Mrs Doubtfire star Mara Wilson lists reasons why child stars 'go crazy'
30 MAY 2013
You only have to look at the headlines to see the damage fame can do to child stars; Amanda Bynes and Lindsay Lohan are just some of the youngsters who have struggled to cope with the transition into adulthood. One child star who remains unscathed by her time in the spotlight is Mara Wilson.
Mara made her film debut at the age of six in Mrs Doutbfire and appeared in movies including Miracle on 34th Street and Matilda before retreating from Hollywood.
Better than most, she has an in-depth understanding about what happens when a child star matures, and has shared her thoughts in a breezy but thoughtful essay on Cracked.com titled "7 Reasons Child Stars Go Crazy".
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Mara, who is now a 25-year-old writer, begins by putting the focus very much on the parents. In her first point, "Their parents won't help them", she reveals how she decided to get into acting age five and that her mum and dad tried hard to discourage her.
"When I insisted, they allowed me to act, but were always very protective of me," she writes.
"I saw many child actors who did not have that, and they were all miserable. Kids whose parents pushed them into acting often grow up reseting them. They never had a choice, and worse, they never had the chance to be a kid."
In her second point, "Their parents can't help them", Mara draws attention to Miley Cyrus and her father Billy Ray, who admitted in 2010 that he had very little control over what the Hannah Montana star did.
Mara starring inMatilda
It's a problem that extends right across Hollywood. Just this weekend, Amanda Bynes claimed she would rather that her parents, who she know longer speaks to, "be homeless than live off my money", and Macaulay Culkin has a well-documented troubled history with his family, and is currently estranged from his father.
Mara also refers to a child star's inevitable fall from favour — "They get used to love and attention, and then lose it".
"The first week of my first movie, Mrs Doubtfire, I got gift from every cast member," she begins. "…Combine the amount of free stuff celebrities get with all the presents people give kids just for being cute, and you've got a recipe for one spoiled-ass child.
"Adults know that infatuation is fleeting, but kids don't understand this. A year in a kid's life seems like an eternity, and they think anything happening now will happen forever. Years of adulation and money and things quickly become normal, and then, just as they get used to it all, they hit puberty – which is a serious job hazard when your job is being cute.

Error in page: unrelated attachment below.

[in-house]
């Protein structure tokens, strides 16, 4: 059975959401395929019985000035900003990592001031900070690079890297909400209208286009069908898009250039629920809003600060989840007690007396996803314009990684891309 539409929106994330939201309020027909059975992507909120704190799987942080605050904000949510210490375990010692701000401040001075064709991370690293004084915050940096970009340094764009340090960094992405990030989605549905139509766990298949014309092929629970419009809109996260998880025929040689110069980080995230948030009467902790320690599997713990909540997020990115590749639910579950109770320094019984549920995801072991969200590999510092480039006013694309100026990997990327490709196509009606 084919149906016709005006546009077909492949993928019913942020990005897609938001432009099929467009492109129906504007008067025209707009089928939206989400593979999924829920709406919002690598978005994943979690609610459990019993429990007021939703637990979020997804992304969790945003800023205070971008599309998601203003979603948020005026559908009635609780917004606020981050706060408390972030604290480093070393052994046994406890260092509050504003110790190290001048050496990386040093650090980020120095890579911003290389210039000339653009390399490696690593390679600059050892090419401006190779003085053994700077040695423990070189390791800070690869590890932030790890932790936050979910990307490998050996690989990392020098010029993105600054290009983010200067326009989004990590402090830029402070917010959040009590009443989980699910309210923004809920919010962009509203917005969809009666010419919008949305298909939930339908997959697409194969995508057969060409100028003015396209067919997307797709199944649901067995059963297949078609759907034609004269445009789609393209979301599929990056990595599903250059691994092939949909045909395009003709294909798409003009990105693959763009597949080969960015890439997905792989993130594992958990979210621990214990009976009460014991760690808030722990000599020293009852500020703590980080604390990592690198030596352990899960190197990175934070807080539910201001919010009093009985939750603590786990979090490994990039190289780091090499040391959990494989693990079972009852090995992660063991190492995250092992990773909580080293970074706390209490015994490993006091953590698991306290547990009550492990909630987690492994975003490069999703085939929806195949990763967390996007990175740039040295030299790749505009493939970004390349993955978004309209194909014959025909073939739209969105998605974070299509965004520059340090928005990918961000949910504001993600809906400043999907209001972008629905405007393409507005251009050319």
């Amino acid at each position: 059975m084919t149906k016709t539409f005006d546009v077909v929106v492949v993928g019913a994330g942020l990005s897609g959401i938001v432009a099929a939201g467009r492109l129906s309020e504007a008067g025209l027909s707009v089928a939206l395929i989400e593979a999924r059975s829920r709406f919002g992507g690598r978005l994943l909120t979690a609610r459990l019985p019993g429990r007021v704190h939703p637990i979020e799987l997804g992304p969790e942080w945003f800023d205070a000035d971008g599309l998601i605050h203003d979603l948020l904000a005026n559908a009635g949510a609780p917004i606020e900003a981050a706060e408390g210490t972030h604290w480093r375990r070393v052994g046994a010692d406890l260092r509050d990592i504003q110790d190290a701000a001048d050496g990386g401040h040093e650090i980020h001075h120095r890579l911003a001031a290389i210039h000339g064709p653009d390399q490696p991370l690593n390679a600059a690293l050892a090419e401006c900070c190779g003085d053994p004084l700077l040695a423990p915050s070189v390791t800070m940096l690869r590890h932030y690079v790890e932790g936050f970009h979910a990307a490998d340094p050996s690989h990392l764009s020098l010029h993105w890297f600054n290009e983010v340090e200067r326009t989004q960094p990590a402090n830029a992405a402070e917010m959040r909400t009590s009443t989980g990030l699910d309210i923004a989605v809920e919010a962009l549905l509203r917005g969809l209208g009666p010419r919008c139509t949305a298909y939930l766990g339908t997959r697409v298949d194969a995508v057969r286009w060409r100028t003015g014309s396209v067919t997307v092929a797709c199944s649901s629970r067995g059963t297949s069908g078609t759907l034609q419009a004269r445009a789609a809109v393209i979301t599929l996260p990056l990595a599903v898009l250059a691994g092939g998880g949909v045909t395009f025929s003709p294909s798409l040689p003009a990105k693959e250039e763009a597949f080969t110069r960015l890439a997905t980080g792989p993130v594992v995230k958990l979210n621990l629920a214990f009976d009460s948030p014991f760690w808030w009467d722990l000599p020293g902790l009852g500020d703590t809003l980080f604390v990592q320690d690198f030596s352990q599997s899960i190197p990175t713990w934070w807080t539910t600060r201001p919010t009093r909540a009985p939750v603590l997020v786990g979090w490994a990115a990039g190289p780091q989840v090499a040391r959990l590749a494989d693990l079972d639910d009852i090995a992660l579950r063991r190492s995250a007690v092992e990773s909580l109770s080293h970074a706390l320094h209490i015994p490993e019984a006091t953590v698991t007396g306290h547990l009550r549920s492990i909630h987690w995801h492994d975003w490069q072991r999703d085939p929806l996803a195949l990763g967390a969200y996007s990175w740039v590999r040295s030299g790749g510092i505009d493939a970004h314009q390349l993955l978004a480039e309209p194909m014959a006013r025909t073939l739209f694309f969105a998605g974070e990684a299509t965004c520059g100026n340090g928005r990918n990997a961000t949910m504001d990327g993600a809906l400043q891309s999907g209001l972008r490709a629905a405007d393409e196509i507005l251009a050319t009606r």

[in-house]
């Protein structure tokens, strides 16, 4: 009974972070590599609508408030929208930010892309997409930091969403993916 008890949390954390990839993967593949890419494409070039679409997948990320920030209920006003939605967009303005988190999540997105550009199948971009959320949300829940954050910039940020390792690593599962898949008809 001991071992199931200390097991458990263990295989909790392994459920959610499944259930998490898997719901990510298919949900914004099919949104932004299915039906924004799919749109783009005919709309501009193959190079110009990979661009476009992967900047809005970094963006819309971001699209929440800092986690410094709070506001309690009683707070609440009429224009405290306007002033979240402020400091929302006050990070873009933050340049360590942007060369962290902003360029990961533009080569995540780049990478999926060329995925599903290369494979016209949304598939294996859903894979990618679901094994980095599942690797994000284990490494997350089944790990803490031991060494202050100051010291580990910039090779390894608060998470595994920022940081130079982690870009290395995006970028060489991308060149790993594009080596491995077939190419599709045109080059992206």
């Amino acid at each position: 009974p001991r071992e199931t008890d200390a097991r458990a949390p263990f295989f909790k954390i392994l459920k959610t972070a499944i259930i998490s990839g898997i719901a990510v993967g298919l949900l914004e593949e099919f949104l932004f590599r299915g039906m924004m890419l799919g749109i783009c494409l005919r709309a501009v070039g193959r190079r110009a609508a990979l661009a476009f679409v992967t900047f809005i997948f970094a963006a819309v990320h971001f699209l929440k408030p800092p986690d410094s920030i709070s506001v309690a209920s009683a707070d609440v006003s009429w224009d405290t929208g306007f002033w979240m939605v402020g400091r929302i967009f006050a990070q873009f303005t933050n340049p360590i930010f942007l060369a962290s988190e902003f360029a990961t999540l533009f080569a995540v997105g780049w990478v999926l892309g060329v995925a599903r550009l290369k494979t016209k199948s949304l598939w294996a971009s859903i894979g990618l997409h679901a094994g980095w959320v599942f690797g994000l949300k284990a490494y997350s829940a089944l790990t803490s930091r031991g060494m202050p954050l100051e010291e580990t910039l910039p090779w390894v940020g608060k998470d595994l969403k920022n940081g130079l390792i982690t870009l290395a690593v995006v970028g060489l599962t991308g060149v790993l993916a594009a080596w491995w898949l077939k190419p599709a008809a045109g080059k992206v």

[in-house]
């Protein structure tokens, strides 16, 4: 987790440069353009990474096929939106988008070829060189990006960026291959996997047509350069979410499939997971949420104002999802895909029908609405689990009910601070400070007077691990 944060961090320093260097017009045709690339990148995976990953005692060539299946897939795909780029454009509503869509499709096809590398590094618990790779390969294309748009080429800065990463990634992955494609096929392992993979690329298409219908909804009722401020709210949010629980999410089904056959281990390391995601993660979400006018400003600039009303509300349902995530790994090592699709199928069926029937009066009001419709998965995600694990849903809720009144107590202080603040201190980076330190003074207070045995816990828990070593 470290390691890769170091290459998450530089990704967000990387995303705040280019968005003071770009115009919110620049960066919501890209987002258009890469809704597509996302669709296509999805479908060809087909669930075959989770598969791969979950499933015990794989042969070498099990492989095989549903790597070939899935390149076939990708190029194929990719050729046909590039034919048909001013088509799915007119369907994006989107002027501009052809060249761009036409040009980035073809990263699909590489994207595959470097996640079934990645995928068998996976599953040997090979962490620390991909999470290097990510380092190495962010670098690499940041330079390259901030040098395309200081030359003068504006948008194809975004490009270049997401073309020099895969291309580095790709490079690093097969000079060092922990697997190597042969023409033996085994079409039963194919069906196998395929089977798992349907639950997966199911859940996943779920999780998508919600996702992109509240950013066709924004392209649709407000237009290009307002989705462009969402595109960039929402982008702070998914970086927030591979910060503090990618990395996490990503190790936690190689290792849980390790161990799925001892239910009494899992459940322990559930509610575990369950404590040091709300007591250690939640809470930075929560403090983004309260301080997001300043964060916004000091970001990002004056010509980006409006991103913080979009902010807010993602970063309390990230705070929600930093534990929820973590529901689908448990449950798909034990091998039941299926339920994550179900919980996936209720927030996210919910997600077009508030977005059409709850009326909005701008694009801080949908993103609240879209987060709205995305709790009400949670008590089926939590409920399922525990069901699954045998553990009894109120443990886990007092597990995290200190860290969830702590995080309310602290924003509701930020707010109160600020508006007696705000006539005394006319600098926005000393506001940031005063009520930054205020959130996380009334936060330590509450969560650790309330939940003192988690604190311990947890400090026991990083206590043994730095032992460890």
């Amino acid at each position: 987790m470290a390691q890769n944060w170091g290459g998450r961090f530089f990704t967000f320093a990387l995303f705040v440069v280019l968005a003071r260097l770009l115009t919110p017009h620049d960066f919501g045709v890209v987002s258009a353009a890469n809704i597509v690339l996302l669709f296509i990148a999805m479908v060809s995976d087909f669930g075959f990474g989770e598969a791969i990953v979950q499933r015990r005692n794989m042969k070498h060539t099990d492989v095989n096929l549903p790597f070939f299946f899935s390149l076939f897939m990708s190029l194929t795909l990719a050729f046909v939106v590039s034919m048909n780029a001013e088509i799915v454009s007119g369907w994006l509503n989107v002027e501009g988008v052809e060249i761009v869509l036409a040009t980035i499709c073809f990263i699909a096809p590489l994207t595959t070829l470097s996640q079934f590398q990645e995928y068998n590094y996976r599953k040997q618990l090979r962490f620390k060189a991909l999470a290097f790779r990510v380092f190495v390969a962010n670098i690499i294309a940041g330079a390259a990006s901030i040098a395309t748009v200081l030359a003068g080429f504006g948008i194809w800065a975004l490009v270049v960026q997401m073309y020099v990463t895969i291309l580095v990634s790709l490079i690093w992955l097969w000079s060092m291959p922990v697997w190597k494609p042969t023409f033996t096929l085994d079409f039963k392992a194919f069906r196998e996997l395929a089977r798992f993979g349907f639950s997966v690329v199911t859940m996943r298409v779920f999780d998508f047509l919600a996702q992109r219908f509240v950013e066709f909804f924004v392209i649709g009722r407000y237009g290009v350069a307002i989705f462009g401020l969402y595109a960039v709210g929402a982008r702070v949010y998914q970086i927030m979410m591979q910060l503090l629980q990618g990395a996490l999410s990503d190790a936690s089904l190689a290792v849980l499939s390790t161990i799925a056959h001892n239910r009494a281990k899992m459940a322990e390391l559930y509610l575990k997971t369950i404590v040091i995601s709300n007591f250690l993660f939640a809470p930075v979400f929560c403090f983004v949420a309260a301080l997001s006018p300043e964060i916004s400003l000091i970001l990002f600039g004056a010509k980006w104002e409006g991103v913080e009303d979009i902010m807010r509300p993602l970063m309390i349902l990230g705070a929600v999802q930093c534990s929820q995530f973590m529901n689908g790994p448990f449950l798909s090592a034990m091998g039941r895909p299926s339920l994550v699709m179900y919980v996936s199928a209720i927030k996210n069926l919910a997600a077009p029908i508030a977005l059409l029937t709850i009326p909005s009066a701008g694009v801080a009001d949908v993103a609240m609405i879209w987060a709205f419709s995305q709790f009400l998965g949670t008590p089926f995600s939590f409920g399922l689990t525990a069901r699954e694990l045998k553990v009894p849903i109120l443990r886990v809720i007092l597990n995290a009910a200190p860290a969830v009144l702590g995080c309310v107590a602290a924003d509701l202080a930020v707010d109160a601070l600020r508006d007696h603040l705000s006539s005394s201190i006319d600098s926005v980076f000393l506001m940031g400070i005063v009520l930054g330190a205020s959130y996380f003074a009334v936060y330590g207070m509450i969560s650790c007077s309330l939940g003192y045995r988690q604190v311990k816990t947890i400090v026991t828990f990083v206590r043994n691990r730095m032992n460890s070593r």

"A child actor who is no longer cute is no longer monetarily viable and is discarded. He or she is then replaced by someone younger and cuter, and fan bases accordingly forget that the previous object of affection ever existed."
Stating that child stars "can't rebel" and so often act out in their late teens and early 20s, Mara also says famous youngsters, "don't know what else to do", and uses Lindsay Lohan — currently completing an enforced stay in rehab — as an example.
"If I were to talk to Lindsay Lohan, I'd encourage her to get the hell out of acting and into something soothing," she writes. "Take up botany or something.
"It because she's been acting all her life, she has little education, and in her mind, there's nothing else she can do. She's likely to keep doing it even if she's making herself — and also maybe the people she world with — miserable."
In her final point — "They can't escape it" — Mara says that while she has done all she can to avoid to limelight, she does occasionally still get recognised and this has given her something "not only to live up to, but surpass."
Public recognition bring pressure, she says, but none more so than the feeling a lot of child stars develop that "they'll never get past what they did as a kid, that their character has taken over their life."
"People who meet me as an adult are often surpassed that I'm alive and have never been in prison or rehab. Sometimes they're disappointed I'm not cooler…," she writes.
"There's not much to do besides accept it for what it was and move on. Child stars who are best off as adults usually do one or two projects, then get the hell out of Hollywood, at least for the next few years."